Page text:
Dilantin Abuse

Phenytoin, sold under the more commonly known brand name Dilantin, is one of the first anticonvulsant drugs that was founded in the early 20th century. It’s primarily used to prevent seizures, particularly tonic-clonic seizures that impact the entire brain or partial seizures that impact sections of the brain. Dilantin uses also include treating neuropathic pain and irregular heartbeat. In some cases, Dilantin may also be used for the treatment of mood disorders. Although it is not approved to use Dilantin for this purpose, there have been reported cases of this mislabeled use. Dilantin abuse, what is it?

Dilantin is one of the most prescribed drugs across the globe that has an off-white color and is typically fragrance-free. In 2016, there were about 2.7 million prescriptions of the drug in the U.S.  Dilantin is typically taken orally or injected through the vein (intravenous), typically when a seizure last more than five minutes. Dilantin is often used as a second line of defense for seizures, but still plays an integral part for the treatment of status epilepticus, seizures following a surgery or seizures that occur in a medical facility.

How Should You Take Dilantin?

Like all prescriptions, it’s important to use Dilantin as prescribed by your doctor. Do not change your Dilantin dosage unless told by your doctor. Here are common guidelines when it comes to taking Dilantin:

  • When taking an extended-release capsule, make sure to swallow it whole. Do not chew, break, crush or open the drug.

  • Dilantin Infatabs chewable is not for once-per-day dosage. Users must take them two or three times per day depending on your doctor’s instructions.

  • Shake the liquid version of Dilantin before you measure a dose. It’s important not to use a spoon. Use a dosing syringe or a medicine dose-measuring device.

  • If your prescription does not seem to keep your seizures under control, it’s important to tell your doctor immediately, but do not stop using Dilantin. Seizures can occur if you suddenly stop using the drug.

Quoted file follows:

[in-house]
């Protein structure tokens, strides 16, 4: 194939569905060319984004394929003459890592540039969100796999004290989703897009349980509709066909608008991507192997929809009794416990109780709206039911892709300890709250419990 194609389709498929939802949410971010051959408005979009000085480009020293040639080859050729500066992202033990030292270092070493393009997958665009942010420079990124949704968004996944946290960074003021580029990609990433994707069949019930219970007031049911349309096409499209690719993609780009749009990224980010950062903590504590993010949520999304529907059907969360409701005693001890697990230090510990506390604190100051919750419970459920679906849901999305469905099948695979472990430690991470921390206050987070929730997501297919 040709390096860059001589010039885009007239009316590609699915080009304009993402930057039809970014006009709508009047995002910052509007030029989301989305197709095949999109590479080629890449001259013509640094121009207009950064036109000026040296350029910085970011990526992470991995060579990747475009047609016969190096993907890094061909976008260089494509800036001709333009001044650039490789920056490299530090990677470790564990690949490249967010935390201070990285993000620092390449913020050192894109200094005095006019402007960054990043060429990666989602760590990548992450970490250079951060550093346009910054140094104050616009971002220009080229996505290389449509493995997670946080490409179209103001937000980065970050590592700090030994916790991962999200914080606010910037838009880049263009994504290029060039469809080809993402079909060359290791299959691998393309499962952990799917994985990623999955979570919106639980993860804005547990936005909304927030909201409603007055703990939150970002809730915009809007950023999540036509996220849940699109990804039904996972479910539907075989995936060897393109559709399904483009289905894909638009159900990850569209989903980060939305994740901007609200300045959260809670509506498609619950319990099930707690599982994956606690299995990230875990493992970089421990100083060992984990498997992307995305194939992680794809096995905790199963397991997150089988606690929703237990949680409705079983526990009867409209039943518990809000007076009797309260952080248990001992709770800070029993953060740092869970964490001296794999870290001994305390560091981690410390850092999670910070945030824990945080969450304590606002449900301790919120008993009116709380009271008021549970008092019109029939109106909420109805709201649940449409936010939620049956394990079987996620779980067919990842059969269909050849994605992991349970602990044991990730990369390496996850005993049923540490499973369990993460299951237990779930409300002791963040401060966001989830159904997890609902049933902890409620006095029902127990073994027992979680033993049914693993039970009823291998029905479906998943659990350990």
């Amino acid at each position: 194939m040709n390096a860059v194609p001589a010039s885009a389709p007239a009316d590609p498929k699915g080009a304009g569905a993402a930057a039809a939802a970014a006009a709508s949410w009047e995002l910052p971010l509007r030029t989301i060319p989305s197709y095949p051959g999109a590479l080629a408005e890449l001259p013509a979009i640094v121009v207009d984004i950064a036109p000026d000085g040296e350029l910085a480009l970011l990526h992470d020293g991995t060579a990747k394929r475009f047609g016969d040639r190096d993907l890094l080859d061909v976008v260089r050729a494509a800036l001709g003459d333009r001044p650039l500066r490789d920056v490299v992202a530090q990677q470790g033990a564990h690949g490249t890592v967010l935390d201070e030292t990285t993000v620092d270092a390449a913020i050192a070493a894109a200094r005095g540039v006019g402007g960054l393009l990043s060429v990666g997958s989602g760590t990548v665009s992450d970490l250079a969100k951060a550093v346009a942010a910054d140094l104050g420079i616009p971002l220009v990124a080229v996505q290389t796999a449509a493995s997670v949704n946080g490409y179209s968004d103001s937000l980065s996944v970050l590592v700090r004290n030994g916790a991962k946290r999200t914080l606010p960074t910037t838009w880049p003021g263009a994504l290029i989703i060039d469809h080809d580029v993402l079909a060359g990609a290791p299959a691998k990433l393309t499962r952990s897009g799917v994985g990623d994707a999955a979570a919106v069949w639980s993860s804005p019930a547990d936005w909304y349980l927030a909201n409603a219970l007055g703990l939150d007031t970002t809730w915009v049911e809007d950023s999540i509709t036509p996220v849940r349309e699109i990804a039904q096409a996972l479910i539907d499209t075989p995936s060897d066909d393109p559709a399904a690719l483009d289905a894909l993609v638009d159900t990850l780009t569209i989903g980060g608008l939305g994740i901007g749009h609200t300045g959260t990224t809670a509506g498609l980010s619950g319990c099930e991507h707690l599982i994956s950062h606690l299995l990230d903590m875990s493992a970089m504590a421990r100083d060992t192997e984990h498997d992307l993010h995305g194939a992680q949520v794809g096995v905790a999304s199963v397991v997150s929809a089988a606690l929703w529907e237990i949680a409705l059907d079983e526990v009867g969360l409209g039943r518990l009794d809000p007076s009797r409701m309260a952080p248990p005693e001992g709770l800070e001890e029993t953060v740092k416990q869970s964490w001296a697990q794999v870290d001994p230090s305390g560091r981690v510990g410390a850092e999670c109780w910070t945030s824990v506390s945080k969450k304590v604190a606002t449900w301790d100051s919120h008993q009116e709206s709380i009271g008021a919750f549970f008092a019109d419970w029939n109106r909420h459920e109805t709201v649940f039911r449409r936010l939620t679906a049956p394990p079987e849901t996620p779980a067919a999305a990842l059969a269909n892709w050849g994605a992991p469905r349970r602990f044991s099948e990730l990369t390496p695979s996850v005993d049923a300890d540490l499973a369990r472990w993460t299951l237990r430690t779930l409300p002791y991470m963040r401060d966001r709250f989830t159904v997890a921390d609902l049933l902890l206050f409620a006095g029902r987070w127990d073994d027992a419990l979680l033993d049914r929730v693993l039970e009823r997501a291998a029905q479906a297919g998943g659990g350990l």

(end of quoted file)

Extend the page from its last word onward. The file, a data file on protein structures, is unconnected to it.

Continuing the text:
• If you miss a dose, take it as soon as possible unless it’s almost time for your next dose. Skip the missed dose and continue with your regular cadence. Do not double the doses.


What Are The Side Effects Of Dilantin?

Like many other drugs, Dilantin can significantly alter and interfere with your body chemistry, resulting in unwanted side effects. Common side effects include:

 

  • Complications with your gums similar to gingivitis

  • Decreased coordination

  • Dizziness

  • Rapid hair growth

  • Loss of appetite, nausea or stomach cramps

  • Mild difficulty with paying attention

More extreme side effects include:

 

  • Atrophy of the cerebellum in the brain

  • Birth defects if taken during pregnancy

  • Bone marrow problems

  • Hypotension

  • Insomnia

  • Liver damage

  • Mild tremors

  • Neuropathy

  • Potential thoughts of suicide

  • The weakening of the bones or development of osteoporosis

It’s also worth noting that a small percentage of people may develop an allergy to Dilantin. In the case of an allergic reaction, contact your physician right away.

Drug Interactions With Dilantin

A drug interaction occurs when you take Dilantin along with other drugs or medications. These phenytoin interactions could either heighten the effects of both drugs or the opposite and reduce the effectiveness of each.

There are more than 1,200 drugs known to interact with Dilantin. Among this list, 200 of these drugs have major repercussions when mixed with Dilantin along with 1,000 other substances that produce moderate effects.

Drugs and treatments related to the conditions below are known to interact with Dilantin:

  • Megaloblastic anemia

  • Hyperglycemia

  • Liver disease

  • Cardiotoxicity

  • Renal dysfunction

  • Blood dyscrasias

  • Osteomalacia

  • Thyroid function tests

Dilantin Abuse And Overdose

Like many prescription drugs, Dilantin abuse can occur for both patients and non-patients. In most cases of abuse, the user is trying to achieve a Dilantin high. Often at times, users abuse Dilantin in conjunction with other substances, most commonly alcohol. Ironically, the drug label for Dilantin clearly indicates that the drug should not be taken with alcohol because it will decrease the effectiveness of the drug and increase unwanted side effects.

However, Dilantin is not a major drug for abuse when looking at the bigger picture. Using Dilantin does not produce significant euphoria even though it may be used to regulate pain. Despite needing a prescription, the drug is not labeled as a controlled substance by the United States Drug Enforcement Administration. Dilantin should only be used under the supervision of your doctor due to the harmful side effects.

Although Dilantin is not a major drug of abuse, Dilantin toxicity can occur and can lead to death. Overdose symptoms may include:

 

  • Fainting

  • Feeling light-headed

  • Loss of balance

  • Muscle stiffness or weakness

  • Nausea

  • Slow or shallow breathing

  • Slurred speech

  • Tremor

  • Twitching eye movements

  • Vomiting


Dilantin toxicity is rarely fatal, but can cause neurologic after effects such as nystagmus, ataxia and a coma. If you or someone experiences overdosing and has serious symptoms such as passing out or trouble to breathe, immediately call 911. In other cases, call a poison control center right away. People in the U.S. can call 1-800-222-1222 to reach their local poison control center.

Questions or concerns?  If so, reach out to Sunshine Behavioral Health today.